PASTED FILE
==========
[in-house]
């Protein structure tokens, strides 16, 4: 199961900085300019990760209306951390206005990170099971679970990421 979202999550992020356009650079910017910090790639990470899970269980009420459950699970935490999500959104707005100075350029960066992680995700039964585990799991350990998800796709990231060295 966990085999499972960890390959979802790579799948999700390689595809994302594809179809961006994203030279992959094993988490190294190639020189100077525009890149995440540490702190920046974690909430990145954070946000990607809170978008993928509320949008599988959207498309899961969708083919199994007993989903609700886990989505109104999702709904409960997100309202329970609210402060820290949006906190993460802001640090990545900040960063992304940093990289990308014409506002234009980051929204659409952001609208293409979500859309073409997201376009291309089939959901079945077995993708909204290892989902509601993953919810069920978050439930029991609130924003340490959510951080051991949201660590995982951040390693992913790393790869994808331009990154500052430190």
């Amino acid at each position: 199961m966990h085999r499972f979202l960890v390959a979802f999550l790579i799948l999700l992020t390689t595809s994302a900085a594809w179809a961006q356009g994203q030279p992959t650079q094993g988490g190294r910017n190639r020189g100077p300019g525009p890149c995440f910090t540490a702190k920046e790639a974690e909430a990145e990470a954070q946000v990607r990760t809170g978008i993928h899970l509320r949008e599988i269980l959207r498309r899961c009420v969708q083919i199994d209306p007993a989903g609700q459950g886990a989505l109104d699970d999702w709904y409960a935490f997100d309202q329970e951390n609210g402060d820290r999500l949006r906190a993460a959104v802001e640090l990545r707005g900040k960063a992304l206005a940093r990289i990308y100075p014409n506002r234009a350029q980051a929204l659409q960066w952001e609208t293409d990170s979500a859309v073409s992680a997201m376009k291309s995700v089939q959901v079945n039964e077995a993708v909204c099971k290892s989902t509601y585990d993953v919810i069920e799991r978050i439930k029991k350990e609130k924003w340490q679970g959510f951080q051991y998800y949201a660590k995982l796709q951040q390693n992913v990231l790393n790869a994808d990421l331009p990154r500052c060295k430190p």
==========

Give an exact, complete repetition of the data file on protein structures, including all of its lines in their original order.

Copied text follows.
[in-house]
């Protein structure tokens, strides 16, 4: 199961900085300019990760209306951390206005990170099971679970990421 979202999550992020356009650079910017910090790639990470899970269980009420459950699970935490999500959104707005100075350029960066992680995700039964585990799991350990998800796709990231060295 966990085999499972960890390959979802790579799948999700390689595809994302594809179809961006994203030279992959094993988490190294190639020189100077525009890149995440540490702190920046974690909430990145954070946000990607809170978008993928509320949008599988959207498309899961969708083919199994007993989903609700886990989505109104999702709904409960997100309202329970609210402060820290949006906190993460802001640090990545900040960063992304940093990289990308014409506002234009980051929204659409952001609208293409979500859309073409997201376009291309089939959901079945077995993708909204290892989902509601993953919810069920978050439930029991609130924003340490959510951080051991949201660590995982951040390693992913790393790869994808331009990154500052430190």
């Amino acid at each position: 199961m966990h085999r499972f979202l960890v390959a979802f999550l790579i799948l999700l992020t390689t595809s994302a900085a594809w179809a961006q356009g994203q030279p992959t650079q094993g988490g190294r910017n190639r020189g100077p300019g525009p890149c995440f910090t540490a702190k920046e790639a974690e909430a990145e990470a954070q946000v990607r990760t809170g978008i993928h899970l509320r949008e599988i269980l959207r498309r899961c009420v969708q083919i199994d209306p007993a989903g609700q459950g886990a989505l109104d699970d999702w709904y409960a935490f997100d309202q329970e951390n609210g402060d820290r999500l949006r906190a993460a959104v802001e640090l990545r707005g900040k960063a992304l206005a940093r990289i990308y100075p014409n506002r234009a350029q980051a929204l659409q960066w952001e609208t293409d990170s979500a859309v073409s992680a997201m376009k291309s995700v089939q959901v079945n039964e077995a993708v909204c099971k290892s989902t509601y585990d993953v919810i069920e799991r978050i439930k029991k350990e609130k924003w340490q679970g959510f951080q051991y998800y949201a660590k995982l796709q951040q390693n992913v990231l790393n790869a994808d990421l331009p990154r500052c060295k430190p």